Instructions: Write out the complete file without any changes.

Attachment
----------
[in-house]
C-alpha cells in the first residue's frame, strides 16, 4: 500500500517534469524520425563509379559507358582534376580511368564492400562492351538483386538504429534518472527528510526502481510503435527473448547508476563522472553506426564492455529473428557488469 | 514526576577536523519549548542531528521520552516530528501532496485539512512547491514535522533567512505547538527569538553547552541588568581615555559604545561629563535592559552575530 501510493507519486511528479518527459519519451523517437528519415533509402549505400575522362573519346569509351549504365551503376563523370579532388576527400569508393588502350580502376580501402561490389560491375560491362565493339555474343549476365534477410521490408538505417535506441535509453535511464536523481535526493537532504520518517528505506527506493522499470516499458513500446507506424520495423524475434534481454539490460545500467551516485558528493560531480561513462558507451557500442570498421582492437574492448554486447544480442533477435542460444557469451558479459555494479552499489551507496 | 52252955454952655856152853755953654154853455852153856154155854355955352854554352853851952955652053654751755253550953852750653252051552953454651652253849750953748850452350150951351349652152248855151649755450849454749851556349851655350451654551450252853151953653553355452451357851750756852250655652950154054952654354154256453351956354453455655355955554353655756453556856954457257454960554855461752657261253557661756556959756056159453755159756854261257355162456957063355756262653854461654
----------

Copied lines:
[in-house]
C-alpha cells in the first residue's frame, strides 16, 4: 500500500517534469524520425563509379559507358582534376580511368564492400562492351538483386538504429534518472527528510526502481510503435527473448547508476563522472553506426564492455529473428557488469 | 514526576577536523519549548542531528521520552516530528501532496485539512512547491514535522533567512505547538527569538553547552541588568581615555559604545561629563535592559552575530 501510493507519486511528479518527459519519451523517437528519415533509402549505400575522362573519346569509351549504365551503376563523370579532388576527400569508393588502350580502376580501402561490389560491375560491362565493339555474343549476365534477410521490408538505417535506441535509453535511464536523481535526493537532504520518517528505506527506493522499470516499458513500446507506424520495423524475434534481454539490460545500467551516485558528493560531480561513462558507451557500442570498421582492437574492448554486447544480442533477435542460444557469451558479459555494479552499489551507496 | 52252955454952655856152853755953654154853455852153856154155854355955352854554352853851952955652053654751755253550953852750653252051552953454651652253849750953748850452350150951351349652152248855151649755450849454749851556349851655350451654551450252853151953653553355452451357851750756852250655652950154054952654354154256453351956354453455655355955554353655756453556856954457257454960554855461752657261253557661756556959756056159453755159756854261257355162456957063355756262653854461654